Trauma-Informed Approaches to Eating Disorders is clearly a much needed and long overdue book about treatment, written by a diverse group of clinicians and carefully edited to focus on the needs and strengths of clinicians. The complexities and challenges that undergird, surround, and even haunt the nature, diagnosis, treatment, management, and understanding of eating disorders (EDs)-in-relation-to-trauma are so great, even for veteran clinicians, that they can leave practitioners at any level of experience feeling helpless and exhausted. This book, in a way that would be appreciated by practitioners of acceptance and commitment therapy, accepts the reality of those feelings and is committed to improving treatment, understanding, and compassion. The book is designed to foster respect for complexity and link it to humility in the presence of tragedy, tribulations, and suffering, framed all too often by our own shortcomings as healers. EDs are dangerous, ubiquitous, usually chronic in nature, and difficult to treat. Anorexia nervosa (AN) has the highest fatality rate (4%) of any mental illness. Bulimia nervosa reveals a fatality rate of 3.9%. EDs offer an enormous challenge to therapists because of their complexity, which includes severe medical risk, co-occurring anxiety, depression and personality disorders, an addiction component, and body image distortion—all of this within a mediadriven culture of thinness in which starving and purging can for some become lifestyle choices. This complexity is further exacerbated by the presence of painful life experiences or trauma. The book elucidates the connection between trauma and EDs by offering a trauma-informed phase model, as well as chapters describing the ways in which various therapeutic models address each of those phases. It offers an in-depth exposition of a fourphase model of trauma treatment.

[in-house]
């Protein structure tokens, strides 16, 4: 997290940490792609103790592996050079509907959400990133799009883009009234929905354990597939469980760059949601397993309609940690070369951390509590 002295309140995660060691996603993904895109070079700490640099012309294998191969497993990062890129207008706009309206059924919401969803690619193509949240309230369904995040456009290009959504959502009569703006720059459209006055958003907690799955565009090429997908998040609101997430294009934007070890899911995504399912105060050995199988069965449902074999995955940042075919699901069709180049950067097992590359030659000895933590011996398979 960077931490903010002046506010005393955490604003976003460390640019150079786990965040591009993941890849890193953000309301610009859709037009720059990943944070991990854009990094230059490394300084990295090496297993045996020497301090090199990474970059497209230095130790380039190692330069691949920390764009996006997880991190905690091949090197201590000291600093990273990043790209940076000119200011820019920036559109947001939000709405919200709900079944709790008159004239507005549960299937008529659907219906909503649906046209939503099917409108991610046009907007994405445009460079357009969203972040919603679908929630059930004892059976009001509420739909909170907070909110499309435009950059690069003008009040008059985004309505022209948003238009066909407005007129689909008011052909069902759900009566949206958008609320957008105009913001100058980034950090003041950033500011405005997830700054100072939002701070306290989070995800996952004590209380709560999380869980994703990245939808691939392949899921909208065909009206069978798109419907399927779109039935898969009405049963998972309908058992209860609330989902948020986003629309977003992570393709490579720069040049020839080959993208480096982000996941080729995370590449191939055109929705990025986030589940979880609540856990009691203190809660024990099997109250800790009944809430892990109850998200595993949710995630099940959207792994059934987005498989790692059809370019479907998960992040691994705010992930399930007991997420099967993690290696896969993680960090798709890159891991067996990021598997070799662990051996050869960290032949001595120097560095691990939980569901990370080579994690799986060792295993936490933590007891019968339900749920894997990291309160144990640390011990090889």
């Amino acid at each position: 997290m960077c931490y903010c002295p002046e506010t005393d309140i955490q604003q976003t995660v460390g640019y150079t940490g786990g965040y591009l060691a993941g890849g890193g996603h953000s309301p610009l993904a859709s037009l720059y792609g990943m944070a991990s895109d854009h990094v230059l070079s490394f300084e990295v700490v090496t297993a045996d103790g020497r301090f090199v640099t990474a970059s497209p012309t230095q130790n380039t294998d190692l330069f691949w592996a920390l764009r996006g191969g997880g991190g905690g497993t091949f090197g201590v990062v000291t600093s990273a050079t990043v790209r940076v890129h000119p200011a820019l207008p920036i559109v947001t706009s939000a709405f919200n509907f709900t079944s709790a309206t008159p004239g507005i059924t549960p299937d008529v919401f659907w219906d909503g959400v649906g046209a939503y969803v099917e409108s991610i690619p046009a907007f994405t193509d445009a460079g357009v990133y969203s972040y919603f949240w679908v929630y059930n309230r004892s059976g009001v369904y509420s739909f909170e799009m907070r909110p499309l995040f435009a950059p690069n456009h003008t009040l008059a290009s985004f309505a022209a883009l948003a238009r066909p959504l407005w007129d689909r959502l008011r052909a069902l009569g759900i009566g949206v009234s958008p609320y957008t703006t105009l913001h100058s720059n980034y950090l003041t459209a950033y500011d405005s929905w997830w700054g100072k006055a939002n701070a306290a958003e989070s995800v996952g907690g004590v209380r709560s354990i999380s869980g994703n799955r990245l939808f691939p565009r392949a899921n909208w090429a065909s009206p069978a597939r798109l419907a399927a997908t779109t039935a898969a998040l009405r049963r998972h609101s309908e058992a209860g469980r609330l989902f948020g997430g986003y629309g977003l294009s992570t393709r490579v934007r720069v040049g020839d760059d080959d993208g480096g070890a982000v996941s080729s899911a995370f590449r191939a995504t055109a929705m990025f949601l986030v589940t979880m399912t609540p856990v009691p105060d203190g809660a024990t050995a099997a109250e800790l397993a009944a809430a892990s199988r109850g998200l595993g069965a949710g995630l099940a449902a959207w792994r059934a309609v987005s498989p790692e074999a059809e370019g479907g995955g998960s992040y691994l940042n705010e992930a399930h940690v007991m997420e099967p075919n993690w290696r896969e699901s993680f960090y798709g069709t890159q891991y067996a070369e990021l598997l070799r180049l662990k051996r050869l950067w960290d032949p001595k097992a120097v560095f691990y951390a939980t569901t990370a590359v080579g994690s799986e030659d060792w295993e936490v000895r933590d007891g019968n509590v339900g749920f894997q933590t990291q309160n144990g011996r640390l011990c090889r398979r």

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Eating disorders (EDs) are common chronic illnesses that most clinicians, regardless of specialty, will encounter at some point, and trauma is universal in those who have EDs. Trauma from physical and/or psychological injuries overwhelms the mind and body’s capacity to adapt, and can set off or perpetuate an already present ED. The nutritional support of an individual who struggles with an ED and is a trauma survivor can be one of the most challenging tasks a dietitian encounters. One of the most accurate ways to assess the nutritional status of the body is to do two types of tests: metabolic testing and body composition analysis. Physicians, dietitians, and nutritionists who treat EDs will be treating trauma. Physicians, specifically, have a critical role in diagnosing and treating EDs. Medical caregivers need to let the patients know that they will stay the course and support them for as long as it takes.